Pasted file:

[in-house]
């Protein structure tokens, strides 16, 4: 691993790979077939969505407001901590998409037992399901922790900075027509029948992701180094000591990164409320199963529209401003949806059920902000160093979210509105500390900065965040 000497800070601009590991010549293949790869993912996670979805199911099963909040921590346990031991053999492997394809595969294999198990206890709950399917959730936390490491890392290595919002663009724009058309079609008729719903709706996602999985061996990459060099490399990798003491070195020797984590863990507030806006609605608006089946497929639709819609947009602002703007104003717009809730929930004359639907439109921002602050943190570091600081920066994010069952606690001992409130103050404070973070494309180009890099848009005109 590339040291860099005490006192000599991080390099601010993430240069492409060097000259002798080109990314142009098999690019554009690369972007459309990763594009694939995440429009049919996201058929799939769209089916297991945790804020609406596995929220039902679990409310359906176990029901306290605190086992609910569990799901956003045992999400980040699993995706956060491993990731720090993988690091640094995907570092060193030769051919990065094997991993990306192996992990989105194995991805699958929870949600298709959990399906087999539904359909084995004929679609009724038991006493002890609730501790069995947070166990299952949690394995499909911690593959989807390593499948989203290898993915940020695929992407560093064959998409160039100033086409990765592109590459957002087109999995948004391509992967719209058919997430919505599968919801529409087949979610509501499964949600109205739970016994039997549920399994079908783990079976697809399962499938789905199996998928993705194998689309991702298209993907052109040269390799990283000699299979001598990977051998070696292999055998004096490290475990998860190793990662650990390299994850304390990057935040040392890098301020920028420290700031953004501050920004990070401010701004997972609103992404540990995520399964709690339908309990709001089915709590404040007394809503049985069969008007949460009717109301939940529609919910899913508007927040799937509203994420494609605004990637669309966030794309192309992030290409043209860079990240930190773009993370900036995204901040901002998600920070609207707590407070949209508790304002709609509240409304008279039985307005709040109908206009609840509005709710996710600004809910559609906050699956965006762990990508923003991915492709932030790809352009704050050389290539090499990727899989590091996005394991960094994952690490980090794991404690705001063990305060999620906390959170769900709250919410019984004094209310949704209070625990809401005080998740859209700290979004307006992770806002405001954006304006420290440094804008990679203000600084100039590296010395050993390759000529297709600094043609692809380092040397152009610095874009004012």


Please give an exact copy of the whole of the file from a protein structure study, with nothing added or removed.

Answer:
[in-house]
């Protein structure tokens, strides 16, 4: 691993790979077939969505407001901590998409037992399901922790900075027509029948992701180094000591990164409320199963529209401003949806059920902000160093979210509105500390900065965040 000497800070601009590991010549293949790869993912996670979805199911099963909040921590346990031991053999492997394809595969294999198990206890709950399917959730936390490491890392290595919002663009724009058309079609008729719903709706996602999985061996990459060099490399990798003491070195020797984590863990507030806006609605608006089946497929639709819609947009602002703007104003717009809730929930004359639907439109921002602050943190570091600081920066994010069952606690001992409130103050404070973070494309180009890099848009005109 590339040291860099005490006192000599991080390099601010993430240069492409060097000259002798080109990314142009098999690019554009690369972007459309990763594009694939995440429009049919996201058929799939769209089916297991945790804020609406596995929220039902679990409310359906176990029901306290605190086992609910569990799901956003045992999400980040699993995706956060491993990731720090993988690091640094995907570092060193030769051919990065094997991993990306192996992990989105194995991805699958929870949600298709959990399906087999539904359909084995004929679609009724038991006493002890609730501790069995947070166990299952949690394995499909911690593959989807390593499948989203290898993915940020695929992407560093064959998409160039100033086409990765592109590459957002087109999995948004391509992967719209058919997430919505599968919801529409087949979610509501499964949600109205739970016994039997549920399994079908783990079976697809399962499938789905199996998928993705194998689309991702298209993907052109040269390799990283000699299979001598990977051998070696292999055998004096490290475990998860190793990662650990390299994850304390990057935040040392890098301020920028420290700031953004501050920004990070401010701004997972609103992404540990995520399964709690339908309990709001089915709590404040007394809503049985069969008007949460009717109301939940529609919910899913508007927040799937509203994420494609605004990637669309966030794309192309992030290409043209860079990240930190773009993370900036995204901040901002998600920070609207707590407070949209508790304002709609509240409304008279039985307005709040109908206009609840509005709710996710600004809910559609906050699956965006762990990508923003991915492709932030790809352009704050050389290539090499990727899989590091996005394991960094994952690490980090794991404690705001063990305060999620906390959170769900709250919410019984004094209310949704209070625990809401005080998740859209700290979004307006992770806002405001954006304006420290440094804008990679203000600084100039590296010395050993390759000529297709600094043609692809380092040397152009610095874009004012």